Introduction: Alex did an internship at an Industrial Design firm where he helped with 3D model making for various customers and projects. After he got really good with Pro-E and SolidWorks, we decided to build a CNC mill ourselves. We looked around at several kits and hobbiest grade projects, but ultimately found a website that offered conversion kits for the Sieg family of mills. We bought one on sale through Harbor Freight and after waiting several weeks for it to come in, we picked it up and started the conversion process (easier said than done).

Hardware: The first problem was that the mill weighs about 700 pounds, so we had to take it apart so that we could move it. Since the machines are shipped from China on a boat, they come packed in grease to keep everything from rusting. It is a real mess to handle. After we got it picked up and put onto our new bench. Then the next step was integrating the stepper motors and the controller. The conversion kit included 2 NEMA 23 steppers and a big NEMA 34 stepper. We bolted them all together and then wired up a motion control box with stepper drivers, a power supply and hooked up an interface card. Now we had the mechanicals all completed.

Software: After that came integration of hardware and software. For this project we decided on LinuxEMC, since it was free and fairly commonly used. The software was actually pretty easy to configure and get going. We tried a commercial piece of software called Mach3, but found the user interface and documentation to be a kludge. The Linux work only took a couple of evenings and then we were off to make our first test patterns (carving the EMC logo default pattern).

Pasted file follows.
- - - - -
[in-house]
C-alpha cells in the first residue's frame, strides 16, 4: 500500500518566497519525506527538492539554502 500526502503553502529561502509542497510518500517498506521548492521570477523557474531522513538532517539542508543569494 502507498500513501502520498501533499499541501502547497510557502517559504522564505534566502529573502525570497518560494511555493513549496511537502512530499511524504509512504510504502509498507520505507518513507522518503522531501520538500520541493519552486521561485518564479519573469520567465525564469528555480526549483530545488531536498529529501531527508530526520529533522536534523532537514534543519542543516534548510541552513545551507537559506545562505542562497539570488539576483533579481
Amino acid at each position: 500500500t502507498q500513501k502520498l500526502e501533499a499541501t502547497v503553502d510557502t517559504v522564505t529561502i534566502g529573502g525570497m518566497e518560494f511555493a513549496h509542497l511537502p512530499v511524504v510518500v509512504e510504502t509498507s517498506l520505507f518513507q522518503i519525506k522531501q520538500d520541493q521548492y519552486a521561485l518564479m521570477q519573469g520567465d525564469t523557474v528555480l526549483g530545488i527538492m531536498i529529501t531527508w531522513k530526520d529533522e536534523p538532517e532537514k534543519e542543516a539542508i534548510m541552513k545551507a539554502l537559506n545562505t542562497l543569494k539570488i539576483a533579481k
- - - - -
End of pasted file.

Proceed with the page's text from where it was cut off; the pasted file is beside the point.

Calibration: The next step was adjusting out backlash, which is hidden in the documentation of LinuxEMC. This must not be a feature that most people use, because when you make a change in the configuration from the install menus, it wipes out any information that you have worked to manually insert into the configuration files. But, after a few tries, we got it so that the backlash was less than a few 1/1000ths of an inch.

For our 3D design software, we bought a copy of BobCAD which includes a crude 3D editor and the necessary CAM software to take 3D STL files and convert them into machine movements. There is a steep learning curve on BobCAD, and I'm still in the early stages of it.

Testing: Next came doing some trial projects. I picked some 2.5D signs to make, one was a neighborhood sign saying that dogs had to be on leashes, and the other was a set of numbers to put on a hill for distance measurements (when doing hill repeats). Alex is doing some 3D home projects, like making a radar detector mount for his car. There have been a few broken bits and a couple of unplanned excursions into the XY table. You might notice in the pictures that we decided to bolt a thick piece of wood onto the table to protect it from the most simple programming errors. Also you might notice that the wood has a profile cut out in it where we (Alex) ran the bit into the table and then did a planar relief cut to resurface it so we could use it.

Pictures: Here are a few pictures of the project:

Mill from side
Mill from front

Motor close-up view:

Mill from side
Mill from side

Test item:

Mill from side
Mill test